“We are able.” What a crazy thing to say! I can’t help but imagine the look Jesus must have given James and John after they had blurted out those words. A look of amusement, perhaps… tinged with pity. What were they thinking? Of course we, today, have the benefit of hindsight. We knowhow the story of Jesus’ ministry is going to pan out over the next few days and (maybe) weeks: the agony and betrayal he must endure… the cup he will drink… the death he must die… before his final victory over the grave. Our patron James and his brother, however, didn’t really understand what they were so glibly signing up to do. Of course, Jesus had told them exactly what was going to happen to him… three times by this point in the Gospel… but the brothers remained kind of clueless. They had stars in their eyes. Pick me! Pick me! they said. “We are able.”
It’s kind of a “human thing,” I guess. We like to push against our boundaries. We want to be able. It begins when we’re young: first, we learn to crawl… then we pull ourselves upright to a standing position… then we take our first steps. And after that, we’re unstoppable… we jump off of stuff… we balance on two wheels… we work our way up to crossing the street without having to hold someone’s hand… we get on the big yellow bus… sometimes, we go off to camp… spend a night or two away from home… and sometimes we even run away from home. Always pushing the envelope… always trying to find our limits. We are able.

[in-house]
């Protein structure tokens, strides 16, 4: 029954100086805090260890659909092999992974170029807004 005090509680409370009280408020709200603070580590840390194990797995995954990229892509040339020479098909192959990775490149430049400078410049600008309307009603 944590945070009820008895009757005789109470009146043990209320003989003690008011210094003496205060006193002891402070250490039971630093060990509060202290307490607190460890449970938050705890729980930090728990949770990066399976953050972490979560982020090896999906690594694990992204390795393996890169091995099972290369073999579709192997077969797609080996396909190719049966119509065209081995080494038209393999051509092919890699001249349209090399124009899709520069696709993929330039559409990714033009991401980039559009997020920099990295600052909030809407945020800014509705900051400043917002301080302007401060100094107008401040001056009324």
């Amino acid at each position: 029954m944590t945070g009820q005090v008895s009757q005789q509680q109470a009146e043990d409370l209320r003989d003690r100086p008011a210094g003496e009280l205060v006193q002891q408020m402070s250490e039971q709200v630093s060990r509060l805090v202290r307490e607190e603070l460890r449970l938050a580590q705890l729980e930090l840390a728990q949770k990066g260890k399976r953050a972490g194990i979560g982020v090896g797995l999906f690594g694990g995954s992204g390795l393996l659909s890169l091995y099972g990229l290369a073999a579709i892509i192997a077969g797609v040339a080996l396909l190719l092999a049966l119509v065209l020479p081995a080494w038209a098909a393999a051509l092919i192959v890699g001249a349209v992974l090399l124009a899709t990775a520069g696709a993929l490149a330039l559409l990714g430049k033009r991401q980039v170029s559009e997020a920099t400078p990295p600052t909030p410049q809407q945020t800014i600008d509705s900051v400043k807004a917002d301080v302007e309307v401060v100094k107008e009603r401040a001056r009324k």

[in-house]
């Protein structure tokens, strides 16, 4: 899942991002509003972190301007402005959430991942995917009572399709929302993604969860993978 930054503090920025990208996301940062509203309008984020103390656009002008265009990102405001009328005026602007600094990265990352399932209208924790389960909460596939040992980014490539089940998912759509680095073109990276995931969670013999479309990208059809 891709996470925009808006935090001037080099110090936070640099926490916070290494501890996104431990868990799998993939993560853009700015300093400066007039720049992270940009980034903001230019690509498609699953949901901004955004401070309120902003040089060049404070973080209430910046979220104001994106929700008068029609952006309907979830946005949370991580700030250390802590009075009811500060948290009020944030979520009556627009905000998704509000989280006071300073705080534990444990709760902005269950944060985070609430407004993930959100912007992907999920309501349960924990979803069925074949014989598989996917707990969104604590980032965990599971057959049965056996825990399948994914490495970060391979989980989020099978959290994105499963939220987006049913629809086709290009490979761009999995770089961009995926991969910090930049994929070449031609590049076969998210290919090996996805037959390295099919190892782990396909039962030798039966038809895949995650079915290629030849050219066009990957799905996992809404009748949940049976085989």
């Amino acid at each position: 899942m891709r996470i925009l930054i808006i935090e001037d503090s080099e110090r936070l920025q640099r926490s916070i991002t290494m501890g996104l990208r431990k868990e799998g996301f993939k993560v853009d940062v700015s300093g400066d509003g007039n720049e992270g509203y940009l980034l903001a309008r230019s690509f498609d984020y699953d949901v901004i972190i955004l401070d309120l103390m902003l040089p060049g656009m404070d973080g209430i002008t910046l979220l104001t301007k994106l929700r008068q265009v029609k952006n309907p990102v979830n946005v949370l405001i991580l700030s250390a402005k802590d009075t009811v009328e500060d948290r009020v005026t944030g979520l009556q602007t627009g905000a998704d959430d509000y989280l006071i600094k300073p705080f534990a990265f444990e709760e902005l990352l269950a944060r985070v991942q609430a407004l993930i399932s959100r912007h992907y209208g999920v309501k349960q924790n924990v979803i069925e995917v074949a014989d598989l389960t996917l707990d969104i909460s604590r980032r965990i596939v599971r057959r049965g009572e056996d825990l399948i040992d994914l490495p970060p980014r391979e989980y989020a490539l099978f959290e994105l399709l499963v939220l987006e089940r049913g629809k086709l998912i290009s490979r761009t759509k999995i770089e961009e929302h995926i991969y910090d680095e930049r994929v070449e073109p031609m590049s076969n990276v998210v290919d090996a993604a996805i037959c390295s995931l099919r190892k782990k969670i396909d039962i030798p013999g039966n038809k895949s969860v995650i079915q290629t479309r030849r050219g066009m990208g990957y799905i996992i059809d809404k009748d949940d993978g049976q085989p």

And we fall. We hurt ourselves… and sometimes we hurt others, even the people we love. After we’ve gotten past the bumps and bruises of childhood, that’s when we really up the ante: in our relationships with other people, with new jobs and financial commitments, and often as new parents… we stretch our wings… flex our muscles… and do our best to soar! We learn to wring the most we can out of life. We learn to play the game… to pursue success, and win. And sometimes we do win… and sometimes we don’t. We try and learn from our failures: we get up, dust ourselves off and have another go. But it doesn’t always work out. Sometimes we find ourselves up against an immovable object… immovable for us at any rate. Sometimes we’re just hurt too badly… physically and/or emotionally. Sometimes we find ourselves at the limit of our capabilities and endurance. And then, if we’re lucky, and if we’re listening… we may come to a very important understanding… or better still, an epiphany: We don’t have to run this race on our own. That was never the purpose behind God creating us and putting us here on Earth. It was never our purpose to beat the world at its own game… a game defined by “dog-eat-dog” ethics, a game where players live or die based upon their instinct for self-preservation, a game in which only the strongest and most able survive. I wonder, sometimes, if one of the biggest reasons we’re put here on earth is to learn that we’re not able… that our real purpose in being here is to come to the epiphany that we’re dependent on God for everything.